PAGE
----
Nonmedical use of prescription opioids and pain in veterans with and without HIV


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Abstract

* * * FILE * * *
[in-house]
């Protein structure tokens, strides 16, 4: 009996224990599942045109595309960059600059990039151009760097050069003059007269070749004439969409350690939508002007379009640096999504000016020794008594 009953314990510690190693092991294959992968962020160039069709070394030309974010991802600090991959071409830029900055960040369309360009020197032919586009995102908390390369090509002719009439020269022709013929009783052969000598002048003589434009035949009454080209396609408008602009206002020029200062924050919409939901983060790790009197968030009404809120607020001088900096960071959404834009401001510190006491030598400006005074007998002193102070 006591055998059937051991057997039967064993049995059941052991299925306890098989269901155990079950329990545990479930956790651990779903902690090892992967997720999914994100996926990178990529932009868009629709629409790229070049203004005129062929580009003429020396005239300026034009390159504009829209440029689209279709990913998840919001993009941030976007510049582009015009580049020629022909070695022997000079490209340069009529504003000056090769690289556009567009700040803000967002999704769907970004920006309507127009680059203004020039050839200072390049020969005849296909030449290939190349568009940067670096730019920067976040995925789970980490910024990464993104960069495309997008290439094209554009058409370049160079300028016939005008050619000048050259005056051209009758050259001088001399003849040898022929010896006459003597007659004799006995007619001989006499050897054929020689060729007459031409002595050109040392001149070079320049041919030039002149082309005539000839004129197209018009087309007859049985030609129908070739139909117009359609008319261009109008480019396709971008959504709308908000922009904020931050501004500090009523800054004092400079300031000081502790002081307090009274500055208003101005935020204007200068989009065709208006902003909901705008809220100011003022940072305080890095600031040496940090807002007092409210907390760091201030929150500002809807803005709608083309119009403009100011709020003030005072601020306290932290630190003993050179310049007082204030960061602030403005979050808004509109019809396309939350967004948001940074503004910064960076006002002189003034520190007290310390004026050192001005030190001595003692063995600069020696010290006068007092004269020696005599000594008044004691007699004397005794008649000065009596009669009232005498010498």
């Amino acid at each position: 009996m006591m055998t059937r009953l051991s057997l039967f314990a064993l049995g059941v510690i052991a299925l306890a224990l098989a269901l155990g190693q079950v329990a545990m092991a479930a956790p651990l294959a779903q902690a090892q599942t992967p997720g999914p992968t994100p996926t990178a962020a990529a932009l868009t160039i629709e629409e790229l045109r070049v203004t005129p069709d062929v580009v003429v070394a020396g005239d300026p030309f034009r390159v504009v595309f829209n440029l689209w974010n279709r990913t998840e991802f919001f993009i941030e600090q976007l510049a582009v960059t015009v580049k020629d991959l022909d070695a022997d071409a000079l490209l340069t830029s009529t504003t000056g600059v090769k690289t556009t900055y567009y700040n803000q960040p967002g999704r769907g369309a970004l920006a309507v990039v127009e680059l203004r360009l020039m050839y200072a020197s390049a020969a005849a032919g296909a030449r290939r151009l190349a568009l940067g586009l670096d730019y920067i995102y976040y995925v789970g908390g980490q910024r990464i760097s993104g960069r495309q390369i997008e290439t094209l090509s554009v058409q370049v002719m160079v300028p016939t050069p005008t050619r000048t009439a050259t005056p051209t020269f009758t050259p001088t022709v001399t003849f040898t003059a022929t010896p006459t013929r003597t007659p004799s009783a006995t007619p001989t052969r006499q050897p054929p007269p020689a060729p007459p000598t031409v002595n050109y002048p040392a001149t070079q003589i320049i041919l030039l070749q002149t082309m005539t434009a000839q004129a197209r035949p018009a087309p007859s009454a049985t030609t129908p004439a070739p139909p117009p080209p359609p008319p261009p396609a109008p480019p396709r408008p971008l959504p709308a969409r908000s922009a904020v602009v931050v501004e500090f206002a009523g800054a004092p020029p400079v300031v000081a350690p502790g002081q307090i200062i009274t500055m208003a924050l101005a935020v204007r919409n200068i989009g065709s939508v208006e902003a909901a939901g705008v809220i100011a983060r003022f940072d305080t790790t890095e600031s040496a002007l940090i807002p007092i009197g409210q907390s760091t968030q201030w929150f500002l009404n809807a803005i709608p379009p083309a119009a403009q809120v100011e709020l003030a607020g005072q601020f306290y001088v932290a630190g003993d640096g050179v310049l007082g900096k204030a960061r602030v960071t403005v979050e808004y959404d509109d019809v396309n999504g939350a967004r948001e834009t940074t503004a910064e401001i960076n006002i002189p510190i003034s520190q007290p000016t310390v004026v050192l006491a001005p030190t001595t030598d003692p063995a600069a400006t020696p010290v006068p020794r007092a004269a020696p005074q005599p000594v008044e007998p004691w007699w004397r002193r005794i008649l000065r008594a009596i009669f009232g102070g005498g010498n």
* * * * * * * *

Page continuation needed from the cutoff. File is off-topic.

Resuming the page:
Few studies have systematically evaluated nonmedical use of prescription opioids (NMU) among U.S. military veterans, those who report pain, and those with human immunodeficiency virus (HIV). An increased understanding of the factors associated with NMU may help providers to balance maintaining patient access to prescription opioids for legitimate medical reasons and reducing the risks of addiction. We analyzed self-report data and electronic medical and pharmacy record data from 4122 participants in the Veterans Aging Cohort Study. Bivariate associations were analyzed using chi-squared tests, t tests, and median tests, and multivariable associations were assessed using logistic regression. Median participant age was 52 years; 95% were men; 65% were black, and 53% were HIV infected. NMU was reported by 13% of participants. In multivariable analysis, NMU was associated with: being Hispanic (adjusted odds ratio [AOR] 1.8); aged 40–44 years (AOR 1.6); Alcohol Use Disorders Identification Test score ≥20 (AOR 2.0); drug use disorder (AOR 1.9); opioid use disorder (AOR 2.7); past month cigarette use (AOR 1.3); receiving a past-year Veterans Health Administration opioid prescription (AOR 1.9); hepatitis C (AOR 1.5); and pain interference (AOR 1.1). Being overweight (AOR 0.6) or obese (AOR 0.5) and having a higher 12-Item Short-Form Health Survey (SF-12) Mental Component Summary (AOR 0.98) were associated with less NMU. Patients with and without NMU did not differ on HIV status or SF-12 Physical Component Summary. Veterans in care have a high prevalence of NMU that is associated with substance use, medical status, and pain interference, but not HIV status.Nonmedical use of prescription opioids among veterans in care is associated with pain interference, medical and substance use disorder morbidity, but not human immunodeficiency virus status.

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